One of her sisterhood knitted beside her. The short, rather plump wife of a starved grocer, and the mother of two children withal, this lieutenant had already earned the complimentary name of The Vengeance.
"Hark!" said The Vengeance. "Listen, then! Who comes?"
As if a train of powder laid from the outermost bound of Saint Antoine Quarter to the wine-shop door, had been suddenly fired, a fast-spreading murmur came rushing along.
"It is Defarge," said madame. "Silence, patriots!"
Defarge came in breathless, pulled off a red cap he wore, and looked around him! "Listen, everywhere!" said madame again. "Listen to him!" Defarge stood, panting, against a background of eager eyes and open mouths, formed outside the door; all those within the wine-shop had sprung to their feet.
"Say then, my husband. What is it?"
"News from the other world!"
"How, then?" cried madame, contemptuously. "The other world?"
"Does everybody here recall old Foulon, who told the famished people that they might eat grass, and who died, and went to Hell?"
"Everybody!" from all throats.
"The news is of him. He is among us!"
"Among us!" from the universal throat again. "And dead?"
"Not dead! He feared us so much--and with reason--that he caused himself to be represented as dead, and had a grand mock-funeral. But they have found him alive, hiding in the country, and have brought him in. I have seen him but now, on his way to the Hotel de Ville, a prisoner. I have said that he had reason to fear us. Say all! HAD he reason?"
Wretched old sinner of more than threescore years and ten, if he had never known it yet, he would have known it in his heart of hearts if he could have heard the answering cry.
A moment of profound silence followed. Defarge and his wife looked steadfastly at one another. The Vengeance stooped, and the jar of a drum was heard as she moved it at her feet behind the counter.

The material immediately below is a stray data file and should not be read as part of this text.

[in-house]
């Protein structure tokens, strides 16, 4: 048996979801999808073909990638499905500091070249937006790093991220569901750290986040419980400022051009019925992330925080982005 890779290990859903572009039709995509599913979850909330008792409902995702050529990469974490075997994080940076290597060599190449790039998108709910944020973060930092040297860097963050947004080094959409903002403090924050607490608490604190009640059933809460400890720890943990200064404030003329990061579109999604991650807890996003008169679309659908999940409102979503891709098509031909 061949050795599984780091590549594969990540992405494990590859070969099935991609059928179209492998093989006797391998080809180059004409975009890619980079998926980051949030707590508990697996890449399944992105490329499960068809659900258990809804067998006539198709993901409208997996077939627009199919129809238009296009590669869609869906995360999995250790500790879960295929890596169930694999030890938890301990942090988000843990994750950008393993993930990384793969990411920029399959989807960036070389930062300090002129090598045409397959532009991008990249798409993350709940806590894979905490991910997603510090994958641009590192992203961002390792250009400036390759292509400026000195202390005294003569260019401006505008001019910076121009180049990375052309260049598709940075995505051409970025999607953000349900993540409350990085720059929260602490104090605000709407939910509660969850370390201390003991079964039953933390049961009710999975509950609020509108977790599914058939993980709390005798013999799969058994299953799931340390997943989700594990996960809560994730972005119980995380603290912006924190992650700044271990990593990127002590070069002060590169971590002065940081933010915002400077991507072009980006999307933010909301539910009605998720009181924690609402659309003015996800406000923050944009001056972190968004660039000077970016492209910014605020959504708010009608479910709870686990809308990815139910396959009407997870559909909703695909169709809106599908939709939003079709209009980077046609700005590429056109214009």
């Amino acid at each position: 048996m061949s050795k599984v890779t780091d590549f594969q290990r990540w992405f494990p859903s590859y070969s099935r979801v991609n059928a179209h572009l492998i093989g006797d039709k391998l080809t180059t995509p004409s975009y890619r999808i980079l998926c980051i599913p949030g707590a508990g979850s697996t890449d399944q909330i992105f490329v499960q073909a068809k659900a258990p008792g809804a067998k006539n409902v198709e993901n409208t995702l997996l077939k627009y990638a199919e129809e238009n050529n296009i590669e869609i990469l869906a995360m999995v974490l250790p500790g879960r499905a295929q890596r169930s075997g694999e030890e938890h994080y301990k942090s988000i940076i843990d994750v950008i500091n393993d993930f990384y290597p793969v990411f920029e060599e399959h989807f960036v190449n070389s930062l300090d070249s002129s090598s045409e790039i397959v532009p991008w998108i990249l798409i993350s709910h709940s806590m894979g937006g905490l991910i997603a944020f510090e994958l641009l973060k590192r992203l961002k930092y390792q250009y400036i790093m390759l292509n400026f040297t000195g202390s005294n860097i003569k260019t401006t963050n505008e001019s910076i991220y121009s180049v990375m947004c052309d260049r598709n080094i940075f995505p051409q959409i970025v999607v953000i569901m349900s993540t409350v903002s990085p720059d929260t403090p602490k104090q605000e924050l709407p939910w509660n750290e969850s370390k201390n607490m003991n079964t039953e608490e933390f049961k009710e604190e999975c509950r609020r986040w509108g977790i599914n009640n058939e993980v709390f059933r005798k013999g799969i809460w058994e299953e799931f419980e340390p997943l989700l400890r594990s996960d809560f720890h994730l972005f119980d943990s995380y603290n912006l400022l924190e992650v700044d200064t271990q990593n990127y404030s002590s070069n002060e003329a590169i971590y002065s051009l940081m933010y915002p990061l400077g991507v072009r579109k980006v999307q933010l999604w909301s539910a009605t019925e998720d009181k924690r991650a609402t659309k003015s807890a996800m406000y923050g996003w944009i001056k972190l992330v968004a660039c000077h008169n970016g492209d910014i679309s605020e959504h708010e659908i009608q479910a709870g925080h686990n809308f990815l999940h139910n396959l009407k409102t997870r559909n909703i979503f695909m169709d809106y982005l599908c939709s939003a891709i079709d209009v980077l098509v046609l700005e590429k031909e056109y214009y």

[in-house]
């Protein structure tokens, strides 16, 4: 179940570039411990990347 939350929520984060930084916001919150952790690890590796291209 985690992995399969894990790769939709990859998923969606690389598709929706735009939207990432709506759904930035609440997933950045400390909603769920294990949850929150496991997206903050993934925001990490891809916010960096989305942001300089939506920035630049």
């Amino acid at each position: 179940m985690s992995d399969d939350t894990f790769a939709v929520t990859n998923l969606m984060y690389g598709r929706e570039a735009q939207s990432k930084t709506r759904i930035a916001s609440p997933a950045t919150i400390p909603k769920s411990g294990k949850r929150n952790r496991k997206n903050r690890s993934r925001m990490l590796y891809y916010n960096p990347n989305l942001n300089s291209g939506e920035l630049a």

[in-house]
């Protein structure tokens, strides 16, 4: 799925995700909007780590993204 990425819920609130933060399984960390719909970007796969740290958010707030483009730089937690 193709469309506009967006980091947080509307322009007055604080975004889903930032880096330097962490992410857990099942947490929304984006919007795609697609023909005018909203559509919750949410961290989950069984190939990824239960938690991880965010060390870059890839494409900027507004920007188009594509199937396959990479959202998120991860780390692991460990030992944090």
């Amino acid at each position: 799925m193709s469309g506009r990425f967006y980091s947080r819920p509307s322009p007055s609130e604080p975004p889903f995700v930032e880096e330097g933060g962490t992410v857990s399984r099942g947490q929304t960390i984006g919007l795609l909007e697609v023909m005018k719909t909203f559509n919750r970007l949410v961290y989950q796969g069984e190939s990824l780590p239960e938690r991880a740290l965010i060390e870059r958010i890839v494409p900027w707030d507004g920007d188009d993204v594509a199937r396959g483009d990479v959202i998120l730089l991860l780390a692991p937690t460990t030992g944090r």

"Patriots!" said Defarge, in a determined voice, "are we ready?"
Instantly Madame Defarge's knife was in her girdle; the drum was beating in the streets, as if it and a drummer had flown together by magic; and The Vengeance, uttering terrific shrieks, and flinging her arms about her head like all the forty Furies at once, was tearing from house to house, rousing the women.
The men were terrible, in the bloody-minded anger with which they looked from windows, caught up what arms they had, and came pouring down into the streets; but, the women were a sight to chill the boldest. From such household occupations as their bare poverty yielded, from their children, from their aged and their sick crouching on the bare ground famished and naked, they ran out with streaming hair, urging one another, and themselves, to madness with the wildest cries and actions. Villain Foulon taken, my sister! Old Foulon taken, my mother! Miscreant Foulon taken, my daughter! Then, a score of others ran into the midst of these, beating their breasts, tearing their hair, and screaming, Foulon alive! Foulon who told the starving people they might eat grass! Foulon who told my old father that he might eat grass, when I had no bread to give him! Foulon who told my baby it might suck grass, when these breasts where dry with want! O mother of God, this Foulon! O Heaven our suffering! Hear me, my dead baby and my withered father: I swear on my knees, on these stones, to avenge you on Foulon! Husbands, and brothers, and young men, Give us the blood of Foulon, Give us the head of Foulon, Give us the heart of Foulon, Give us the body and soul of Foulon, Rend Foulon to pieces, and dig him into the ground, that grass may grow from him! With these cries, numbers of the women, lashed into blind frenzy, whirled about, striking and tearing at their own friends until they dropped into a passionate swoon, and were only saved by the men belonging to them from being trampled under foot.
Nevertheless, not a moment was lost; not a moment! This Foulon was at the Hotel de Ville, and might be loosed.